12 Highest Earning Songs Of All Time


Being successful in the music business takes more than just a great voice. If you want to rake in the big bucks you have to have (or write) the ultimate song. It’s almost vital to survival that artists learn how to write their own songs, but not just any song, a hit song.

Artists have actually been able to retire early and live lavish lifestyles off of the royalties from their few popular songs.

The music business is like any other business; you produce a product and hope that there is a high demand for it.

Songwriters are entitled to a portion or percentage of each product that they create.

Whenever a record sells, the songwriter receives 9.1 cents in mechanical-royalty payments. There are also residual
royalties from other markets. There are also more ways that songwriters rake in the cash from their writing skills.

If the songwriter’s song appears in a movie, TV show, video game or commercial, the artist’s record label will
make a deal and the songwriter will get a large amount of the licensing royalties. While some songs are short lived, others go on for years and rake in millions. Here is a look at the 12 highest earning songs of all times.


I Will Always Love You was written and recorded by Dolly Parton, in 1973. Dolly wrote the song for her partner at the time, Porter Wagoner. The song had good commercial success and it reached number one on the Billboard Hot Country Songs Chart two times in 1974 and again in 1982.

The song helped Dolly win Female Vocalist of the Year in 1975 at the CMA Awards.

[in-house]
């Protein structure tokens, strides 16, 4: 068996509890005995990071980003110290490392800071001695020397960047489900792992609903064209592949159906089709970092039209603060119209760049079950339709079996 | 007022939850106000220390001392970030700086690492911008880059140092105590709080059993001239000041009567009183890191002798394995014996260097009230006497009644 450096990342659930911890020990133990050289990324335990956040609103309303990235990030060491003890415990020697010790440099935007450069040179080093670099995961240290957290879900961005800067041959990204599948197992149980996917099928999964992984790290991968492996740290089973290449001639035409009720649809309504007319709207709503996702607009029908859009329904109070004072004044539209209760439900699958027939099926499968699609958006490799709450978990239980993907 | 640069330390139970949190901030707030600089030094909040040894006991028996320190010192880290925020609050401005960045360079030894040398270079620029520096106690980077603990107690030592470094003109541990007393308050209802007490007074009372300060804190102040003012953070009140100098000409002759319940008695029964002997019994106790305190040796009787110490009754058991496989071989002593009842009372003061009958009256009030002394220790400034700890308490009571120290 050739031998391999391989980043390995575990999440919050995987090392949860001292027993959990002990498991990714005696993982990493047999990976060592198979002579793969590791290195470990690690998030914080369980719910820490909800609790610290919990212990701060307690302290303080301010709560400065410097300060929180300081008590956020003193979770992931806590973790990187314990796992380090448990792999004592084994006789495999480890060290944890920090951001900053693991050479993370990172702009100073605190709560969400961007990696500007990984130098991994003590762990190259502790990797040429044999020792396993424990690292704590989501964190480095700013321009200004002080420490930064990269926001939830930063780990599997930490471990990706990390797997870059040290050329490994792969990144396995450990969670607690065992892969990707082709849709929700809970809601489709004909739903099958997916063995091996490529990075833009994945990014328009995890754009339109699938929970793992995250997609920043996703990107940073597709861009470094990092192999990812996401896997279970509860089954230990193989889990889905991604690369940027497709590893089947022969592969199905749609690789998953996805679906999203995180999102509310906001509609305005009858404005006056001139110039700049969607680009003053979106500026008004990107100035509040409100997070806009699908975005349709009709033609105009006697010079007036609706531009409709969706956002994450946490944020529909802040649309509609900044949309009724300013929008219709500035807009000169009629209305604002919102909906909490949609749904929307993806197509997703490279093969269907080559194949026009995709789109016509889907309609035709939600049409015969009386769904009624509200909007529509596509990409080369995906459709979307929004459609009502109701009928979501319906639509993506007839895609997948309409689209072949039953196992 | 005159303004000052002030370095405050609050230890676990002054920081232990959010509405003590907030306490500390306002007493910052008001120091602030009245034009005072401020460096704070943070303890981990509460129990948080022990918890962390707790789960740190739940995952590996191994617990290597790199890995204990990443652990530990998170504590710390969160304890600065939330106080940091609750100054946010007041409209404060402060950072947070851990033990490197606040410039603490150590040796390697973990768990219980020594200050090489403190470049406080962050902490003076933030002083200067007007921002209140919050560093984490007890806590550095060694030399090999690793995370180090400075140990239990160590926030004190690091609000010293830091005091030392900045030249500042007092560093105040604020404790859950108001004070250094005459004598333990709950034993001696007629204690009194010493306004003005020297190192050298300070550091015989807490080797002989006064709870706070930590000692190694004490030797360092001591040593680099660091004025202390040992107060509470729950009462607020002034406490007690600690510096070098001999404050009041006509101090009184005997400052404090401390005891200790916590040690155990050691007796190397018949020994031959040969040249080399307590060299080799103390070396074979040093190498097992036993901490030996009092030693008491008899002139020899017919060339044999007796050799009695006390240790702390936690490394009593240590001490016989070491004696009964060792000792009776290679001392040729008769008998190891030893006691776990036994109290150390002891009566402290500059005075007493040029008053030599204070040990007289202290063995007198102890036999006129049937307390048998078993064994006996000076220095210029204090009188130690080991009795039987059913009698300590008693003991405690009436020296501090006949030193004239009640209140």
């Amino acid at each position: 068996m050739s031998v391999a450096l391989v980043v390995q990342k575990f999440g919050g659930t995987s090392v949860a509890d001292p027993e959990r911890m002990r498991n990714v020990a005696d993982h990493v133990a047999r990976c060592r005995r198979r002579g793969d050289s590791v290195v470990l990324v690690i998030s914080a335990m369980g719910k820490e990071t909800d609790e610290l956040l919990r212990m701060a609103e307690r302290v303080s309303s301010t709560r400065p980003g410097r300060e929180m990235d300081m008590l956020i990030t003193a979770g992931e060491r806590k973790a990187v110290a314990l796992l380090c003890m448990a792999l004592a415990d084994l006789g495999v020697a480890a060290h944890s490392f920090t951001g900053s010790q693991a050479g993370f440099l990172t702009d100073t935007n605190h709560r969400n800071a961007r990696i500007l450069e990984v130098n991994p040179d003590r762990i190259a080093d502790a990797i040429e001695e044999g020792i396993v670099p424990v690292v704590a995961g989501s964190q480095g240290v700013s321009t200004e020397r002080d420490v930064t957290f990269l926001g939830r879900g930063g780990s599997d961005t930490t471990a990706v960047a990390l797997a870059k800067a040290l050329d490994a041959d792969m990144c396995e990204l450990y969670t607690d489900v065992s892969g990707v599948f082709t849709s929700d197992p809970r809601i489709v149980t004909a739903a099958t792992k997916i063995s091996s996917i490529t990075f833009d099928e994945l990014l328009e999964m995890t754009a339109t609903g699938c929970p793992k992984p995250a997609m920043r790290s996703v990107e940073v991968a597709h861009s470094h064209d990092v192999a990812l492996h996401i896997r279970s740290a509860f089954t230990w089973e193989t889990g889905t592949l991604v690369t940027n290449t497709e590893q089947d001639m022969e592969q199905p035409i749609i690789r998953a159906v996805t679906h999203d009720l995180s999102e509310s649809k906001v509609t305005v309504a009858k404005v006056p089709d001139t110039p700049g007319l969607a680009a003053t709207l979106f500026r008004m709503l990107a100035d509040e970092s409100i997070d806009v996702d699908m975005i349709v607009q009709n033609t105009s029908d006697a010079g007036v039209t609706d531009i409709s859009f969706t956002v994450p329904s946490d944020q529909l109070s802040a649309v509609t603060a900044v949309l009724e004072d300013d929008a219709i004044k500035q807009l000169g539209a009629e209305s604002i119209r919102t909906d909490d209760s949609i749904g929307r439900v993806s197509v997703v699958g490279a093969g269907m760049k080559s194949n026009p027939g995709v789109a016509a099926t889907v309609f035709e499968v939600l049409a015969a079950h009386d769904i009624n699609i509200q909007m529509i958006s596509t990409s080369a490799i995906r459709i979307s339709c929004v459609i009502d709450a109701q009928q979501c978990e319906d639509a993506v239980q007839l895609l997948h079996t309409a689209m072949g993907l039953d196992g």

In 1992, it topped the charts again when Whitney Houston covered it for her 1992 movie, The Bodyguard. Houston’s version quickly became one of the best-selling singles of all time. It was only the second single to reach top 3 on the Billboard Hot 100 on three separate chart runs. The song has earned Dolly millions.


Candle in the Wind was written in 1973 by the pairing of Elton John and Peter Taupin. The song was originally written about the death of Marilyn Monroe. In 1997 Elton did a rewrite on the song as a memorial for his close friend Princess Diana. The new version of the song was
released as a single. It reached number one on music charts across the globe.

The rewritten version had greater success than the original version.

The rewritten version was also known by the title Goodbye England’s Rose. The song won Elton John a Grammy for Best Pop Vocal Performance in 1988. The song is listed as the second best-selling single of all time.

The exact amount of money the song has made for John isn’t known, but there is no doubt John could retire on the royalties alone.

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